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EMDR: A Powerful & Proven Psychotherapy

EMDR stands for Eye Movement Desensitization and Reprocessing

It is an evidence-based treatment for children, teens, and adults. From premiere residential treatment centers to community mental health agencies to private practices around the world, over 100,000 trained EMDR therapists have helped millions of people reduce suffering and restore hope.

More than 30 positive controlled research studies support the benefits of EMDR for depression, PTSD, anxiety, panic disorders, and more. That’s why EMDR Therapy is endorsed by the World Health Organization, the American Psychiatric Association, and the Department of Veterans’ Affairs, among others, for the treatment of PTSD and trauma.

EMDR Therapy offers a flexible and comprehensive approach to understanding and treating the root causes of symptoms. It doesn’t require lots of homework or recounting traumatic experiences in detail.

EMDR can reduce and even eliminate the disturbing thoughts and emotions, and physical sensations associated with difficult past experiences. After treatment, upsetting life events are remembered but now feel more neutral, distant, and “in the past.” They are much less likely to be triggered by reminders in daily life.

“Trauma-focused CBT and EMDR therapy are recommended for children, adolescents and adults with PTSD. Like CBT with a trauma focus, EMDR therapy aims to reduce subjective distress and strengthen adaptive cognitions related to the traumatic event. Unlike CBT with a trauma focus, EMDR does not involve (a) detailed descriptions of the event, (b) direct challenging of beliefs, (c) extended exposure, or (d) homework.”

– World Health Organization

How does EMDR therapy work?

Our brains are designed to process and integrate our life experiences. Sensory data, physical sensations, emotions and thoughts are synthesized from moment to moment. We “digest” experiences, learn from them, and hold onto what we need in the form of memories. Over time, most memories soften and become part of a large reservoir of life history that we can dip into when we choose. It’s a vast and rich network of connected memories that hold our stories, wisdom, and sense of self.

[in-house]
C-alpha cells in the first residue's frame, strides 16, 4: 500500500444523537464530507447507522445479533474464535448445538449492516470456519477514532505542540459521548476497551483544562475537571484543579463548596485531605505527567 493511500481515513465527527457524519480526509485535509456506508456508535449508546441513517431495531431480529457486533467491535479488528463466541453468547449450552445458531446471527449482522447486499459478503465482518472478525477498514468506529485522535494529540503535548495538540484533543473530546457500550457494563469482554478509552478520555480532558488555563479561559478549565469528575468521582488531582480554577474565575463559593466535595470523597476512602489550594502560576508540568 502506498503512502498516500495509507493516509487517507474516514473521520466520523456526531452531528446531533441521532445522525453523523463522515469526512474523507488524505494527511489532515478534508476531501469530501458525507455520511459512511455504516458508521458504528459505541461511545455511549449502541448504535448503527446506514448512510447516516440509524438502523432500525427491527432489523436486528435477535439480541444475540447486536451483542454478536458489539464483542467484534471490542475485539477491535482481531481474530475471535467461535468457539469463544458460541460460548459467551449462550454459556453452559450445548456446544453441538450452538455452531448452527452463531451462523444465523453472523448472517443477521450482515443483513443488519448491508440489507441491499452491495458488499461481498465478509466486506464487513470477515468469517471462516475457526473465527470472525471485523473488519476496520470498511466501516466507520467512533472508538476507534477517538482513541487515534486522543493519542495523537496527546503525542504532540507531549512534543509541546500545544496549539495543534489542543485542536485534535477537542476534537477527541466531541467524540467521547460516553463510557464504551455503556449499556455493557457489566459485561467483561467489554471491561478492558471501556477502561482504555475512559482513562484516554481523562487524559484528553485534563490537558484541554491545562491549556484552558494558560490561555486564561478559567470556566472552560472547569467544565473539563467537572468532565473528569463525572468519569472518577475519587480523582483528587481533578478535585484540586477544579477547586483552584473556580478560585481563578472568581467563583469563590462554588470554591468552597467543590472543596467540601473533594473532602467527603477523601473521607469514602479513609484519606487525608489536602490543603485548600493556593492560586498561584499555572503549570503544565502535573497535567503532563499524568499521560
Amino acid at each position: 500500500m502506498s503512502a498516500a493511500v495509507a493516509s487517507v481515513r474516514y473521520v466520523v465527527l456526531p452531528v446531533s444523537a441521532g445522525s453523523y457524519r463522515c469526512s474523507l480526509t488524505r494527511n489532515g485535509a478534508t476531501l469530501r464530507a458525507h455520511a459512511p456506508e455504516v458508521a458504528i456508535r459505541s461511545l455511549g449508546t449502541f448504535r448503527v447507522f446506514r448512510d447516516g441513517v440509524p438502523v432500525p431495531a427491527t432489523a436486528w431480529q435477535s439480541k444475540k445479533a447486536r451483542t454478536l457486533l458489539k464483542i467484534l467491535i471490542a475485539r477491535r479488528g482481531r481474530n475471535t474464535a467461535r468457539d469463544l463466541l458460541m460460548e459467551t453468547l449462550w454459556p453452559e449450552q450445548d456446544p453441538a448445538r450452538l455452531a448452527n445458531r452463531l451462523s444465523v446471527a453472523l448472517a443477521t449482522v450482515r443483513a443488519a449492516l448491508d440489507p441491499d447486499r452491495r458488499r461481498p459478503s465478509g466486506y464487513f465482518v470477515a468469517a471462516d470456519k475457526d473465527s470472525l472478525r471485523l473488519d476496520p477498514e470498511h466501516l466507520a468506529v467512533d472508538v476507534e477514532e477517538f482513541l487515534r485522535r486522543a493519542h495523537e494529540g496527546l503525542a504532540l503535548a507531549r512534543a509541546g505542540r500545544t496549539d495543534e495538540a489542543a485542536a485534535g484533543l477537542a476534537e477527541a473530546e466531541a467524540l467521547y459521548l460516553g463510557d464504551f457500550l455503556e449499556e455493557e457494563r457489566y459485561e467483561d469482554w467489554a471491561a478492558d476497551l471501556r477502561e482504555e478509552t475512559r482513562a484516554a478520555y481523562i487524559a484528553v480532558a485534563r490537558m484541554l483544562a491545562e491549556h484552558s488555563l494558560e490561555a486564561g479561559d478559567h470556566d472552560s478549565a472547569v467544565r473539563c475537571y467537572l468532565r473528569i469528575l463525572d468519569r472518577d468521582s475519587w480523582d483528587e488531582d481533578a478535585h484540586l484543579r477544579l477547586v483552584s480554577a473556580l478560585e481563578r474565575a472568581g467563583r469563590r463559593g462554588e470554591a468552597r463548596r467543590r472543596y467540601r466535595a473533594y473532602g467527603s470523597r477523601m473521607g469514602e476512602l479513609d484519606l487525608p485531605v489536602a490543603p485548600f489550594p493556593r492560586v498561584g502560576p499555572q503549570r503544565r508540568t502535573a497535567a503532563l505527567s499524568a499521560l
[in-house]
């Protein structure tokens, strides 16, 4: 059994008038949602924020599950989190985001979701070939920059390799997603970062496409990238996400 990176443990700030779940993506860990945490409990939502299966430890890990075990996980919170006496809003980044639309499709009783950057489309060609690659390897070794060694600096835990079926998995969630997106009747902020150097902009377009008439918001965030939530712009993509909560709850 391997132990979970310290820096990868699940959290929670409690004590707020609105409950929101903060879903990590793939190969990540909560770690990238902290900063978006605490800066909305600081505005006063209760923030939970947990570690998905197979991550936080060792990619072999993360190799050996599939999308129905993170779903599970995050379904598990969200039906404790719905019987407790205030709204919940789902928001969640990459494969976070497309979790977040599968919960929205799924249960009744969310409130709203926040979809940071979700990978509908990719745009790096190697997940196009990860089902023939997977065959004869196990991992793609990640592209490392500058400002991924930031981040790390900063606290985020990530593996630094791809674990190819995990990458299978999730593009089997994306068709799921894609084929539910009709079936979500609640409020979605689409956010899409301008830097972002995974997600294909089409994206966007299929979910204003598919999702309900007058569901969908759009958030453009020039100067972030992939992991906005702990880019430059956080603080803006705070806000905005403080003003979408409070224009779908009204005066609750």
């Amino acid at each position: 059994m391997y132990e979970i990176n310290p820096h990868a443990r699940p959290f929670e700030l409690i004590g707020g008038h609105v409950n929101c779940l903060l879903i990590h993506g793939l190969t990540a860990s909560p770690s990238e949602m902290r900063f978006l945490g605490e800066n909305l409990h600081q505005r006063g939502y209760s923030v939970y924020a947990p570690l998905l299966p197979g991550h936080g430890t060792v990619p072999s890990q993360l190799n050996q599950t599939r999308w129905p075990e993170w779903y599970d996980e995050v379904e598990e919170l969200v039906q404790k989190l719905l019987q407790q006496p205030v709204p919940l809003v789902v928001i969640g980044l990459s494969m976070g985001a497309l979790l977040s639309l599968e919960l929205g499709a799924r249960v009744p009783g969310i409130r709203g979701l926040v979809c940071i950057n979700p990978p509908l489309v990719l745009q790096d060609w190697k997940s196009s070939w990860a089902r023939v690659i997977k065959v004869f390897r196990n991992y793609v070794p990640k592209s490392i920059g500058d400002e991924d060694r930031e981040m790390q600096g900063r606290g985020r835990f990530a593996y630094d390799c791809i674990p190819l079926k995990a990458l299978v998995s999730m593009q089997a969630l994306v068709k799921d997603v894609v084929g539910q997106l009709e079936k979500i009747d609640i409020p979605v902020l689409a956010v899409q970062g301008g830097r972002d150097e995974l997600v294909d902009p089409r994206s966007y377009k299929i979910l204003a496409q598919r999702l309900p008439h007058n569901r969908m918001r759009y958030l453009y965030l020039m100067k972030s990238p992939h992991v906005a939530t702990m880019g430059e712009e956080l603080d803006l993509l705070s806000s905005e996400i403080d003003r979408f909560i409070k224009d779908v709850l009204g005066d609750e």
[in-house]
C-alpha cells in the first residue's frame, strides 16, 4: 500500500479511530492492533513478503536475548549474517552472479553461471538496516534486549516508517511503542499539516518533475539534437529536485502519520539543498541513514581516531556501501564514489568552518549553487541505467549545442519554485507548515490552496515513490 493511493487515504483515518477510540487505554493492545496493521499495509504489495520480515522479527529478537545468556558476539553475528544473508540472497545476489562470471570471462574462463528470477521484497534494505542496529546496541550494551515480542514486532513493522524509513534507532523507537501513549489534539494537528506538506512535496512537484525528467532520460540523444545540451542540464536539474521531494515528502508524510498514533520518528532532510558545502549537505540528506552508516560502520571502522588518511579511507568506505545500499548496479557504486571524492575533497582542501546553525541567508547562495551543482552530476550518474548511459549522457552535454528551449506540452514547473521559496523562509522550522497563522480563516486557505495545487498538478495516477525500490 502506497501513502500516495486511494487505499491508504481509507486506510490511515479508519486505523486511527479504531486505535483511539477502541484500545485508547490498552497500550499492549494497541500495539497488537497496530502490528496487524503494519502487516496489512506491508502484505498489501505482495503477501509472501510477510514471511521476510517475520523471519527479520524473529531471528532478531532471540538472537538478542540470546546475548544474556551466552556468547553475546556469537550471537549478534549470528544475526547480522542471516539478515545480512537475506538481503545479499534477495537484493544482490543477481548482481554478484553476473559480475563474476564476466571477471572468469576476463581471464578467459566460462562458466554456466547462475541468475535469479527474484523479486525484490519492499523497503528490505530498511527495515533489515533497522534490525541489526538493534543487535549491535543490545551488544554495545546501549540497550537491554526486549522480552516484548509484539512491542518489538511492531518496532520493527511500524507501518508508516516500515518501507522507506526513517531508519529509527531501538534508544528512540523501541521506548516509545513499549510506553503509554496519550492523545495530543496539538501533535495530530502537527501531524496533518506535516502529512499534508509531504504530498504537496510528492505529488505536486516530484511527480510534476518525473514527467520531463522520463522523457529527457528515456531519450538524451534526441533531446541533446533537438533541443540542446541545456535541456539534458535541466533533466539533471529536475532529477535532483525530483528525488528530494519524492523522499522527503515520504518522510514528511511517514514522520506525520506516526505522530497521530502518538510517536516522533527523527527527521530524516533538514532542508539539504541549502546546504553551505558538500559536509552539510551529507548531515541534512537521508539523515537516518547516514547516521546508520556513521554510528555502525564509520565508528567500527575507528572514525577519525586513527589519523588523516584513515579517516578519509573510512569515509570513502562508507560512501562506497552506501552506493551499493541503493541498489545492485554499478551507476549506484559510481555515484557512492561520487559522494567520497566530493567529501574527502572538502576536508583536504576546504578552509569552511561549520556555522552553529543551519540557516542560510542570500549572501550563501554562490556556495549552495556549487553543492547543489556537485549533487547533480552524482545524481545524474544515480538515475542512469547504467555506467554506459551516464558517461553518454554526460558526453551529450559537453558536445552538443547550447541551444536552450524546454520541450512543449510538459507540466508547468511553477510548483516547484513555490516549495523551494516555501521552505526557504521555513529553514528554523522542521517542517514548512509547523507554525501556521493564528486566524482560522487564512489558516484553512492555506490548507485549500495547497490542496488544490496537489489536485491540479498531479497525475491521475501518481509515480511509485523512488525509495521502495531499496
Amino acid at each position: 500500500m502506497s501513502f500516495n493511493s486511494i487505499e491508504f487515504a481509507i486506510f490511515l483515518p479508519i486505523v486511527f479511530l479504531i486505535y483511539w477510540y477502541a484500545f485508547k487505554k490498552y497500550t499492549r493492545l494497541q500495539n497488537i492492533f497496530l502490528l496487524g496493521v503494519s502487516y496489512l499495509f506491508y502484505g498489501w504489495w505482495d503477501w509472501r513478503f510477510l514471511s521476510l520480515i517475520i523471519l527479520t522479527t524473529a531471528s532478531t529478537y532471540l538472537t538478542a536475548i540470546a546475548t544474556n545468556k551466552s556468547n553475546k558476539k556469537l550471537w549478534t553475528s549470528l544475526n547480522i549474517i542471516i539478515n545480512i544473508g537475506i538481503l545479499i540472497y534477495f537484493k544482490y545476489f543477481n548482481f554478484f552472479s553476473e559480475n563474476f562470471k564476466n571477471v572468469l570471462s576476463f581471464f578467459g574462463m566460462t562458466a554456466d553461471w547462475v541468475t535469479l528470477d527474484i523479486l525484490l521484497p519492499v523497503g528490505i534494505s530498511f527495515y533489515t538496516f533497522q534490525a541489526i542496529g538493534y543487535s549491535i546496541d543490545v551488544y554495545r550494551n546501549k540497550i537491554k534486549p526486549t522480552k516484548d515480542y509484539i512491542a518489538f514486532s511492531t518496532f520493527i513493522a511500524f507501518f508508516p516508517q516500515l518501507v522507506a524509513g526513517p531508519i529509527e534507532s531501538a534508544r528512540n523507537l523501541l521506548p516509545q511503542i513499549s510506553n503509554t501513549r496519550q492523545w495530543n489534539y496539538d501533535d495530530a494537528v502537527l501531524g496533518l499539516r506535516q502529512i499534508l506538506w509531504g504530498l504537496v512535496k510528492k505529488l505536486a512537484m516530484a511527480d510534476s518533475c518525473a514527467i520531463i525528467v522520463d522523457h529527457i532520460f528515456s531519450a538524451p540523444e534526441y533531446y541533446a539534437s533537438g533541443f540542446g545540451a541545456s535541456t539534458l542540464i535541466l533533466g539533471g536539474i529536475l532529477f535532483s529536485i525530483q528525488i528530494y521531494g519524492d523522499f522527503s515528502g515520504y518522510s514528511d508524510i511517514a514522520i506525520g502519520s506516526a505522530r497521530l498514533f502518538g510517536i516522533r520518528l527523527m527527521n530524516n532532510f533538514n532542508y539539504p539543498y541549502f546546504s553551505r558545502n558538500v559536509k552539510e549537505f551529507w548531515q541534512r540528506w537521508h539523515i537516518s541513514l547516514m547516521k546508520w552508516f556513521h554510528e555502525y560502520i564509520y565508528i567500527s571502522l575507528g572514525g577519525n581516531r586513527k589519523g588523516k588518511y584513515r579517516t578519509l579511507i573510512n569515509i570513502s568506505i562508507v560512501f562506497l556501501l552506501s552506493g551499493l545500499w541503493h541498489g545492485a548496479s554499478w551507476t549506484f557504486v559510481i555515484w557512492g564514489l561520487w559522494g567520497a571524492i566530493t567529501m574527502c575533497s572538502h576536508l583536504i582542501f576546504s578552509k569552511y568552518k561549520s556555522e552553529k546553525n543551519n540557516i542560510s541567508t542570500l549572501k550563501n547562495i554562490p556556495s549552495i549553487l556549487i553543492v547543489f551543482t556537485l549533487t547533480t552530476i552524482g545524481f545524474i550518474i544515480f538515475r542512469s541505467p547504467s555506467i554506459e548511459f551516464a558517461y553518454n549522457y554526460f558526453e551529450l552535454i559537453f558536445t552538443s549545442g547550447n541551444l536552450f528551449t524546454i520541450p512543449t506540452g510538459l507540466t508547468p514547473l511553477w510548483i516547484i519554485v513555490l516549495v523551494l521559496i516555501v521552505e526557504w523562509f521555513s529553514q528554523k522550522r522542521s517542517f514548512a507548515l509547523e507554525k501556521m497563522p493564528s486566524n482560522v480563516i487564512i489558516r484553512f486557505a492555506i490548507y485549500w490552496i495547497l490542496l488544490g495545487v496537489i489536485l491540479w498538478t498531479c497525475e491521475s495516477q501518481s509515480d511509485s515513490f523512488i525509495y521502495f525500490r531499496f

Unfortunately, some life experiences do not get fully processed and integrated with the rest. For example, overwhelming or scary events can activate the fight/flight/freeze response within our limbic system. When the brain’s amygdala and hippocampus are activated, memories get stored differently – they are held as fragments in isolated memory networks. The sensory data, emotions, and physical sensations associated with these memories remain quite intense and can be easily activated or “triggered” by reminders in the present. When we get triggered by old stuff, we can feel, think, and act in ways that feel bad and cause problems in daily life.

EMDR Therapy simply activates the brain’s natural, adaptive information processing system so that old experiences and problematic memories can finally be fully processed, synthesized, and stored in a healthy way.

When memories are reprocessed, the disturbing symptoms, emotions, and behaviors that were related to those past experiences fade away. As these trauma-based reactions are neutralized, EMDR clients find themselves naturally letting go of old, unhelpful patterns of reactivity and avoidance. Healthy new perspectives emerge and grow stronger. This evolution often feels spontaneous and organic to the client because they are now more deeply connected to their own highest wisdom and values.

Beyond Single Incident Trauma and PTSD

While research shows that just three, 90-minute sessions can eliminate PTSD symptoms for a single-incident trauma, many clients don’t report major traumatic experiences or symptoms that would meet diagnostic criteria for Post Traumatic Stress Disorder. Their suffering is still real, and EMDR can help.

We now know that adverse life events, including early attachment injuries, developmental trauma, collective trauma, and cultural or identity-based oppression and marginalization often show up later as depression, anxiety, anger, health issues, relationship problems, substance abuse, or compulsive behaviors. EMDR is effective in identifying and treating a range of disturbing life events that lead to diverse client symptoms and presenting issues beyond PTSD.

  • Phobias
  • Panic Disorder